Open letter from teachers in northwest Syria

Students horrified by the attacks that killed ten people including four students in the town of Ariha in Idlib, northwest Syria. Via the White Helmets

If you are an educator and would like to sign on to this letter in solidarity with Syrian teachers, please email with your full name and affiliation.

To world leaders:

We are the teachers of students in northwest Syria who are deliberately targeted in their homes, classrooms and as they walk to school. We go to work afraid of another attack, and of another traumatizing day, which we know will affect our pupils for the rest of their lives.

Our letter could not be more urgent. Early morning on Wednesday, October 20, four students and our colleague, Arabic teacher Qamar Hafez were tragically killed on their way to school when Syrian government forces attacked the town of Ariha in south Idlib with artillery shells.

At least 55 children have been killed in the past four months by the Syrian and Russian governments, nearly a child every other day, and one million children in Idlib are terrified they might be next or they might lose their best friend at any moment. Like teachers everywhere, we are deeply committed to the children we teach, and we do all we can to try to protect them but it is not enough. We need world leaders to stop the attacks, and ensure that children are safe and able to continue their education.

We’re trained to evacuate the classroom when the bombs fall. We run regular drills with the children as we only have a few minutes when there’s a warning that a warplane is coming closer, so we have to move fast. The training itself can be confusing for young children who don’t understand that we’re practicing.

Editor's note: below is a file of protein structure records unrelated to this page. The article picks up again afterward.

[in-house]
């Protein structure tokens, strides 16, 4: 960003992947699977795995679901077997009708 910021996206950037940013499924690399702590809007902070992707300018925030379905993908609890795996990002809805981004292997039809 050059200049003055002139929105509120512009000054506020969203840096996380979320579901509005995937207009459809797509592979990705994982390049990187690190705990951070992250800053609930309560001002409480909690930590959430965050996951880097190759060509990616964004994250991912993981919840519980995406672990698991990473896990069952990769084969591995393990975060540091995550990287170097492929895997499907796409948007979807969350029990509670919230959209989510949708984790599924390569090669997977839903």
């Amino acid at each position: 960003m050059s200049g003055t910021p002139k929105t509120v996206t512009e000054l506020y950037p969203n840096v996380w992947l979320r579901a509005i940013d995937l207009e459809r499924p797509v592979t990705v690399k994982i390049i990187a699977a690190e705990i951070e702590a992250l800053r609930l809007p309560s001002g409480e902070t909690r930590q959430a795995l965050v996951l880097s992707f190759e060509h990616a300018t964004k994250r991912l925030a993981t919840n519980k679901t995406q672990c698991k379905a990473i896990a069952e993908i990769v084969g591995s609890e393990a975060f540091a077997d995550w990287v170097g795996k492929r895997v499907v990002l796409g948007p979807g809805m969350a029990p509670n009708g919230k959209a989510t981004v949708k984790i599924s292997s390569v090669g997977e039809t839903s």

Whenever a warplane is nearby, we ask the children to remain calm and rush them to a shelter, usually a small room under the stairs, where we hide for hours until it’s safe to come out. Those are the hardest moments. We respond to calls and texts from parents, and we do everything we can to help when the children panic and ask to go home.

One of our students, ten-year-old Jamila al Jasem, was killed in July. She had already fled her home many times due to attacks but there was nowhere safe left to go and at 5am on 12 July, Assad’s forces bombed her home killing Jamila. None of her third grade classmates would sit in Jamila’s chair for a month until a new student came.

Our schools have already been targeted eight times in 2021 and we’re worried that fewer and fewer children will return to school each school year. The intense fear has caused many students to become isolated and depressed. Already half the school-aged children in northwest Syria are out of school due to bombing and displacement. These children desperately need the routine and support systems that come with school.

Schools are supposed to be a safe space for children to learn and grow, not a target for warplanes and missiles. As teachers we will keep going to work even if it means risking our lives under bombs, but we need the international community to take action to end the attacks and hold Russia and the Syrian government accountable for such horrible crimes, so that our classrooms can be full with students again.


And teachers around the world in solidarity:



Supporting Syria’s heroes in their struggle for freedom and democracy

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The Syria Campaign

Supporting Syria’s heroes in their struggle for freedom and democracy